The banking sector was not quick to take the cloud model to its heart. A combination of heavy investment in legacy systems and an in-built cultural reticence around letting go of on-premises control may have been to blame. But those early faltering phases
on the cloud journey are now over, largely due to a change in the risk appetite from CISO’s.
The latest What’s Going On In Banking study from Cornerstone Advisors suggests that around two-thirds of US banks and credit unions now have applications running in the cloud. A comparable story is no doubt playing out in other parts of the world as financial
services players look to modernise infrastructure and digitise processes to bring them into line with a more automated and on-demand global economy.
The problem has shifted from debating how and when the move should be made to assessing the actual measurable value of what has been achieved so far. It is fair to say there is a degree of uncertainty here, perhaps amounting to outright scepticism, about
the propaganda of the past few years that says all compute belongs on a public cloud platform. Cloud has been touted as the answer to every problem. There are many banking CIOs (and CFOs!) that would beg to differ.
We are now seeing a counter-offensive from the on-prem community seeking to capitalise on these doubts. Non-SaaS vendors are busily pointing to the uncomfortable truth that compute can in some circumstances cost more to run in the cloud than on your own
servers. Indeed one of the parallel strategies for most incumbent financial organisations has been to target cost reduction of their on premises environments, particularly mainframe estate, through improved operational set ups with virtualised workloads and
the use of Linux. This combined with an investment in the remaining on premises infrastructure with upgrades, a growth of data mesh/fabric strategies and application modernisation, has meant that a significant shift in workload execution options has occurred
– just when most internal business cases signed three years ago for Cloud execution (cost or refactoring to Cloud Infrastructure) are failing to meet expectations in some cases.
The most rational approach, and one that is dawning on banks, is surely a hybrid mix of on-prem and cloud. Banks should stop listening to evangelists of a cloud-only world, and accept that such a model is dead in the water. It’s time instead to move on from
the whole infrastructure debate and start thinking about what really matters: workflow execution, workloads and developing applications that deliver the goods for customers.
Those banks that have seen the hybrid light are already enjoying a much more elastic and highly optimised compute capability. This elasticity is giving them the opportunity to accelerate new areas like digital twinning and next gen customer analytics. In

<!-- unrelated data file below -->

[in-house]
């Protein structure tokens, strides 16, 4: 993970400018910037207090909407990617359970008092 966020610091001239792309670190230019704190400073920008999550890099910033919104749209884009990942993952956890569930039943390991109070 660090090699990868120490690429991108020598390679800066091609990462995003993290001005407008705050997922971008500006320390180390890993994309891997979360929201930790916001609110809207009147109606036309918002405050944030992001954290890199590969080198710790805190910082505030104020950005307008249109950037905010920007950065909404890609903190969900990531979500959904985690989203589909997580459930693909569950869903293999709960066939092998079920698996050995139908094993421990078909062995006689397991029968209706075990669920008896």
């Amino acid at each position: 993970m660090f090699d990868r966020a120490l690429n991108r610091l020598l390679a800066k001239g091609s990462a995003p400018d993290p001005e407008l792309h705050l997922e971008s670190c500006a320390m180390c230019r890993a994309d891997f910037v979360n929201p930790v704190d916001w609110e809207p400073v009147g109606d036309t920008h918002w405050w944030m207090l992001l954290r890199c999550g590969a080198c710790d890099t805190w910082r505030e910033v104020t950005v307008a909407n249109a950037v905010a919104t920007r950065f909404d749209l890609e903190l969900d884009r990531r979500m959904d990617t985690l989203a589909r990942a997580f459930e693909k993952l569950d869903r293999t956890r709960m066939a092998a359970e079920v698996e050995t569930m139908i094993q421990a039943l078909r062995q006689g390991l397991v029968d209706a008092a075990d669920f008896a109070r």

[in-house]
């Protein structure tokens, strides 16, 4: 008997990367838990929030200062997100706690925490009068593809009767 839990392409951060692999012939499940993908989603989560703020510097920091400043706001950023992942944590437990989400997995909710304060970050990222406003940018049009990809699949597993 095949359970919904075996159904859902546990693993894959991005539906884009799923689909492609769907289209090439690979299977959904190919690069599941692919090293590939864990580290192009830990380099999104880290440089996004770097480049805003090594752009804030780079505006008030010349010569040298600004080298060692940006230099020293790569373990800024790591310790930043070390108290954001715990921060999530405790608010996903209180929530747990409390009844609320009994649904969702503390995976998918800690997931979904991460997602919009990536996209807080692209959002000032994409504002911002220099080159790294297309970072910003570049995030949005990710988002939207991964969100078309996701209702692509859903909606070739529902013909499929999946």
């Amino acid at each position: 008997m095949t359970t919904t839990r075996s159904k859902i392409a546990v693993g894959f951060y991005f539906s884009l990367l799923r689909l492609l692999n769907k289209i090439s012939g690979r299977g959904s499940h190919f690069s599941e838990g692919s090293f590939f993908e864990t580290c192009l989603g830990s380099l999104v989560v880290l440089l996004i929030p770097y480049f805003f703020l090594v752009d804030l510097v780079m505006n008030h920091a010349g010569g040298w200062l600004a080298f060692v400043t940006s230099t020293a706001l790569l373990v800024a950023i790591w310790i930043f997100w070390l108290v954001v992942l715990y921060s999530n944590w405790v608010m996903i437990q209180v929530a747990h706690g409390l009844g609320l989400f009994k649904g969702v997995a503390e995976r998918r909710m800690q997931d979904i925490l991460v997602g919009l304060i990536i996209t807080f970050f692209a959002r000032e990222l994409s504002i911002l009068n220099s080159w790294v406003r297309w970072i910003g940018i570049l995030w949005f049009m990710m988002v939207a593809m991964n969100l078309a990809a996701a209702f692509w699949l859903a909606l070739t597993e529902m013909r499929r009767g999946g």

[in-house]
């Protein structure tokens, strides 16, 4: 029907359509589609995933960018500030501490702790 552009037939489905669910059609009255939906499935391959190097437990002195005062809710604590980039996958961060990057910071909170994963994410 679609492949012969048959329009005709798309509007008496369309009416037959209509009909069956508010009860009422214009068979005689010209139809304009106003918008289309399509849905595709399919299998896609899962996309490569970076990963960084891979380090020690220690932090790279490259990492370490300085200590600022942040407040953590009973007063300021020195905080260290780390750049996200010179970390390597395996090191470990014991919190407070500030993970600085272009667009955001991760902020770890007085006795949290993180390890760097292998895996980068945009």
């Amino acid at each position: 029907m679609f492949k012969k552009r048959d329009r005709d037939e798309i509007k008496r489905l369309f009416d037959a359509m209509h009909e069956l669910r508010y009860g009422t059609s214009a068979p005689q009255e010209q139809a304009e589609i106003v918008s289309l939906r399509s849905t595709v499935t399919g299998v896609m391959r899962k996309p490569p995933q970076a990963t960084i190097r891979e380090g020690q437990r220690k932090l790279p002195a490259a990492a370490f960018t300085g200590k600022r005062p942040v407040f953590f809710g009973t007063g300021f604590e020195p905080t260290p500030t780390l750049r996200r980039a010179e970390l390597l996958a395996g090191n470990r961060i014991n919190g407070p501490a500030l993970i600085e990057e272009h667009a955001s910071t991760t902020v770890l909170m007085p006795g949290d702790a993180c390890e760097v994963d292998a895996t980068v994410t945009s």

short, it gives them choices based on efficiency, urgency or security in place of rigidity.
The hybrid business case is much more granular and driven by needs, and results in a faster ROI. It gives you the controls you need to scale as you wish, bursting to meet sudden needs with additional cloud power while keeping certain essentials in-house.
It certainly helps to rein in costs too. You’re not writing a massive cheque to a hyperscale provider for the month when you forgot to turn some dormant service off.
With added elasticity comes the chance to start looking to the future rather than just battle today’s difficulties. A hybridised approach gives banks the flexibility, for example, to enter the decentralised finance (DeFi) market with its low values and high
volumes. Cost controls really matter here with the need to dial compute up or down according to the job in hand. What was once a threat from digital rivals becomes a playground of growth and opportunity.
But a hybrid approach to compute power will not enable this sort of opportunity unless it is backed by the right approaches. Banks have been using high performance computing (HPC) in-house for decades for risk analysis, market positioning, pricing and customer
engagement across various asset classes, from FX to equities. But traditional usage of HPC is hitting performance ceilings in use cases like intraday pricing and overnight credit risk. The problem is only going to get worse. All the indicators are that HPC
usage is only going to grow over the next five years, thanks to enterprise operational AI, and the need to enhance the customer experience while doing better with fraud detection. Regulations like BASEL IV (FRTB) also loom with its inherent demands and increased
frequency of credit, market and operational risk reporting.
Tomorrow’s data access and data speed challenges within a hybridised environment require solutions to match. Otherwise you risk just replacing your legacy data silos with new digital ones. Banks looking for a way to proof themselves against future eventualities
require a flexible architecture to match. They need this to come in at a predictable cost and align with tomorrow’s growth plans.
Many are now discovering that this can be achieved with the right GRID Platform with enhanced GRID analytics. GRID monitoring gives banks the power to execute their transformational strategies in a way that a dedicated ‘cloud only’ approach never could.
GRID gives them the analytical power they desire to stay smart in a digitised world where data is king.